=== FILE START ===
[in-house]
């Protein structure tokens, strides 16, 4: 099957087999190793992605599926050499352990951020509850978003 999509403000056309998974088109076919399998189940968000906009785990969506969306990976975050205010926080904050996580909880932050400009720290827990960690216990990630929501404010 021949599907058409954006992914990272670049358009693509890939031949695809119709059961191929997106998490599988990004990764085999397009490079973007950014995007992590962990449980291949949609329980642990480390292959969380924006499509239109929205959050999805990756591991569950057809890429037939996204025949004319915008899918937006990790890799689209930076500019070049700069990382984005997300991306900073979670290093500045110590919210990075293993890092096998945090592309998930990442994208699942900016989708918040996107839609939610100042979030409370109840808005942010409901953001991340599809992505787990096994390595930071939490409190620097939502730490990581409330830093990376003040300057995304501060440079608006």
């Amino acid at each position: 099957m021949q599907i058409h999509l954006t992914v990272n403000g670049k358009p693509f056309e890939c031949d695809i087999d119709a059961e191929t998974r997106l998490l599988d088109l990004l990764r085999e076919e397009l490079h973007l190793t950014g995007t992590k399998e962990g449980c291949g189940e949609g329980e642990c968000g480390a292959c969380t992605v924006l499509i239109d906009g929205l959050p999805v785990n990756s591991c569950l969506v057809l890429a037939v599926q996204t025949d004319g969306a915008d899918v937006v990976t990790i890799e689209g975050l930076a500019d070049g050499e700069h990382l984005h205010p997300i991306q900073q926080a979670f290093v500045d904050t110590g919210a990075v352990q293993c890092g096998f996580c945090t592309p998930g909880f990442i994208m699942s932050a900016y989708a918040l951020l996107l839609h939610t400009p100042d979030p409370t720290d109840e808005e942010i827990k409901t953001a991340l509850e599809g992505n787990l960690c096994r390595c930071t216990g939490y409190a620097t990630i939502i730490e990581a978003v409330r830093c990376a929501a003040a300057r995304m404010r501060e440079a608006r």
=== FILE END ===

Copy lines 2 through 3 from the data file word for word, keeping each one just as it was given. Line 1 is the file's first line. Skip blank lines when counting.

């Protein structure tokens, strides 16, 4: 099957087999190793992605599926050499352990951020509850978003 999509403000056309998974088109076919399998189940968000906009785990969506969306990976975050205010926080904050996580909880932050400009720290827990960690216990990630929501404010 021949599907058409954006992914990272670049358009693509890939031949695809119709059961191929997106998490599988990004990764085999397009490079973007950014995007992590962990449980291949949609329980642990480390292959969380924006499509239109929205959050999805990756591991569950057809890429037939996204025949004319915008899918937006990790890799689209930076500019070049700069990382984005997300991306900073979670290093500045110590919210990075293993890092096998945090592309998930990442994208699942900016989708918040996107839609939610100042979030409370109840808005942010409901953001991340599809992505787990096994390595930071939490409190620097939502730490990581409330830093990376003040300057995304501060440079608006």
């Amino acid at each position: 099957m021949q599907i058409h999509l954006t992914v990272n403000g670049k358009p693509f056309e890939c031949d695809i087999d119709a059961e191929t998974r997106l998490l599988d088109l990004l990764r085999e076919e397009l490079h973007l190793t950014g995007t992590k399998e962990g449980c291949g189940e949609g329980e642990c968000g480390a292959c969380t992605v924006l499509i239109d906009g929205l959050p999805v785990n990756s591991c569950l969506v057809l890429a037939v599926q996204t025949d004319g969306a915008d899918v937006v990976t990790i890799e689209g975050l930076a500019d070049g050499e700069h990382l984005h205010p997300i991306q900073q926080a979670f290093v500045d904050t110590g919210a990075v352990q293993c890092g096998f996580c945090t592309p998930g909880f990442i994208m699942s932050a900016y989708a918040l951020l996107l839609h939610t400009p100042d979030p409370t720290d109840e808005e942010i827990k409901t953001a991340l509850e599809g992505n787990l960690c096994r390595c930071t216990g939490y409190a620097t990630i939502i730490e990581a978003v409330r830093c990376a929501a003040a300057r995304m404010r501060e440079a608006r």